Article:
UNESCO World Heritage Sites in the Peloponnese

Donna Hankins

When somewhere has been declared a World Heritage Site by UNESCO you know it really is special. The process isn’t exactly straight-forward as every site has to be nominated, go through several committee stages and then, if it makes the grade, it will be declared a unique landmark, with a cultural and natural heritage that is “considered to be of outstanding value to humanity”. But anyone who knows a little about the Peloponnese and its history won’t be too surprised to hear that it is home to no fewer than five World Heritage Sites (one, Ancient Olympia, is in the Western Greece administrative area). So, without further ado, let’s have a look at the UNESCO World Heritage Sites in the Peloponnese Region.

UNESCO World Heritage Sites in the Peloponnese
Sanctuary of Asklepios at Epidaurus

Sanctuary of Asklepios at Epidaurus

Many people view the Sanctuary of Asklepios at Epidaurus as the cradle of modern medicine. It was used as a religious healing site as far back as the 2nd millennium BC, and was the place where faith-based healing began to merge with something much more akin to the medicine we know today. The priests began to use herbs, and introduced cleansing and fasting rituals, and eventually even performed surgery – something which has been confirmed by the surgical instruments found at the site.

Asklepios himself was an ancient Greek hero and the god of medicine. Healing temples were built in his honour all over Greece (and elsewhere), but the greatest and most influential of these was the Asklepios at Epidaurus. The sick and wounded would come for miles around, hoping for both physical and spiritual healing at this sacred place, and maybe even to be healed by the god himself.

So what was it like to visit the Asklepios when it was a flourishing, busy sanctuary, known throughout the Greek and Roman world? First of all you would have noticed the number of springs and healing waters in the landscape around the temple. Next, you would have undoubtedly been impressed by the Propyla (entrance) and by the site as a whole with its accommodation, hospital buildings, baths, banqueting hall, stadium and, of course, the famous theatre. The temple took a holistic approach to healing, and so before you were admitted to the sacred precinct you had to complete a cleansing process that included fasting and bathing. When the big day came and you were ready to be healed, you followed the Sacred Way up to the temple itself. The actual healing process took place in the abaton, the innermost sanctuary, which patients were forbidden to enter until they were properly prepared and purified. At this point, the patient would fall into “temple sleep”, that is, sleep that was seen as a type of death. During this temple sleep, if all went well, the god would visit the patient and heal them, or tell the priests what to prepare and administer.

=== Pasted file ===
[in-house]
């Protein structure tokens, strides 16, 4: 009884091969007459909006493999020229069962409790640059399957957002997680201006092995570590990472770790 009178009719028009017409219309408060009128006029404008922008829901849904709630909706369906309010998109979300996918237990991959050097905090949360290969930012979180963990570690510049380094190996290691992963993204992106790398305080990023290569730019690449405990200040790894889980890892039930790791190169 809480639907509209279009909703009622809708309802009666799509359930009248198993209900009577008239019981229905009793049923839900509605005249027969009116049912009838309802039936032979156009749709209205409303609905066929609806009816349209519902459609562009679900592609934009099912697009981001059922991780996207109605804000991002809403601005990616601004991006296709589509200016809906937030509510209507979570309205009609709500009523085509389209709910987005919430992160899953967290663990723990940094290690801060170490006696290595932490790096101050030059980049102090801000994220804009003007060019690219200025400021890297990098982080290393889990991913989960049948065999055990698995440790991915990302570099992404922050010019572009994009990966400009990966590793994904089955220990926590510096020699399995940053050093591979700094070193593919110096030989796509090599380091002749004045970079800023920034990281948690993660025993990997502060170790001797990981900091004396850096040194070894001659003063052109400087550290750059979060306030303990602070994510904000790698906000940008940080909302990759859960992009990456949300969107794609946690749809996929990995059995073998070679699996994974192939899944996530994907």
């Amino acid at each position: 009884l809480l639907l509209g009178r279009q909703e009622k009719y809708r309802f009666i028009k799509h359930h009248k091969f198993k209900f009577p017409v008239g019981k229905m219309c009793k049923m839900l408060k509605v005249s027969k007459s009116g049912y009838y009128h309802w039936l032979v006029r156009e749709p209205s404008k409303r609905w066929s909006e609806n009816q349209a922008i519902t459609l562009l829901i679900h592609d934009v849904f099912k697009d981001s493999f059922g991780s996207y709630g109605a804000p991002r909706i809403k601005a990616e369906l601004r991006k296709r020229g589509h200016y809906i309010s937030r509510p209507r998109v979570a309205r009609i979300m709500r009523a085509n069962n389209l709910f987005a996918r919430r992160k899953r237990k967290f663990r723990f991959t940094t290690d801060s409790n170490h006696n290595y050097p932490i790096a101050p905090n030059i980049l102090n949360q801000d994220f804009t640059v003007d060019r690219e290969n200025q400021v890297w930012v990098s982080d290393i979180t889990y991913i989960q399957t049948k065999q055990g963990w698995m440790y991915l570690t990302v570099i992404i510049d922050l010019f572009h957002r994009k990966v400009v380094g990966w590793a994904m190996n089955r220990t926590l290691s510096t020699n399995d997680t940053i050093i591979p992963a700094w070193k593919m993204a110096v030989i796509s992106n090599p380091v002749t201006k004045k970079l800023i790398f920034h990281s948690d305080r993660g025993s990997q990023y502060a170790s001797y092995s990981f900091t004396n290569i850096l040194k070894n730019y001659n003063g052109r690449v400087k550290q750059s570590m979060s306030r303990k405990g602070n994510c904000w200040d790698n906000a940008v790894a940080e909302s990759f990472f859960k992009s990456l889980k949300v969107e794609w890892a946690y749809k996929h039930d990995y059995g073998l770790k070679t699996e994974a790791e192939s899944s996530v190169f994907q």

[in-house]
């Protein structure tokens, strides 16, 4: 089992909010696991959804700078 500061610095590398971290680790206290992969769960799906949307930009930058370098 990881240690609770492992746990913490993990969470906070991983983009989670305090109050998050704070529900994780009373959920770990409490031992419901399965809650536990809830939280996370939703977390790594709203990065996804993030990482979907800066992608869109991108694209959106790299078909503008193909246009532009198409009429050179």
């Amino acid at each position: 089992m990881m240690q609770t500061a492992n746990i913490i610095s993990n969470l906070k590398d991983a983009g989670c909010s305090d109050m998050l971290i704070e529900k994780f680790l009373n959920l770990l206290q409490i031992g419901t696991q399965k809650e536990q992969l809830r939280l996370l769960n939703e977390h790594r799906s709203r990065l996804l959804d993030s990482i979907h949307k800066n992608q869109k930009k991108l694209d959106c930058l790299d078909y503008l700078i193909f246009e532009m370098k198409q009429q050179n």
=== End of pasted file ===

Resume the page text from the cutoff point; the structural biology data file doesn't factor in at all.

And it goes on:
The cult of Asklepios in Epidaurus dates back to the 8th-7th century BC and became fully established in the 6th century BC. Asklepios was often represented holding a stake with a snake wound round it – a symbol still used today by chemists
and medics. The sanctuary went through some ups and downs, but by Roman times it was once again at the forefront of contemporary medicine and in the second half of the 2nd century AD the Roman senator Antonius financed new buildings.

As well as being one of the birthplaces of modern medicine, the Sanctuary is also “an eminent example of a Hellenic architectural ensemble of the 4th century BCE,” as UNESCO themselves put it. Or, in other words, the buildings in the site at Epidaurus are masterpieces of ancient Greek art, and are simply beautiful in their own right.
Some of the most interesting remains are:
>>The Abaton.
>>The Tholos, which had an underground maze beneath it which was believed to be where the god lived. It is a circular peristyle building which was built between 365- 335 BC. and is considered to be the most perfect circular building in ancient Greek architecture.
>>A large accommodation complex – the Katagoion (late 4th-early 3rd century BC), with 160 rooms for patients and those who were looking after them.
>>The Palestra, the Gymnasium, the Conservatory and the Stadium where the games in honour of Asklepios were held.

Sanctuary of Asklepios at Epidaurus

The Ancient Theatre of Epidaurus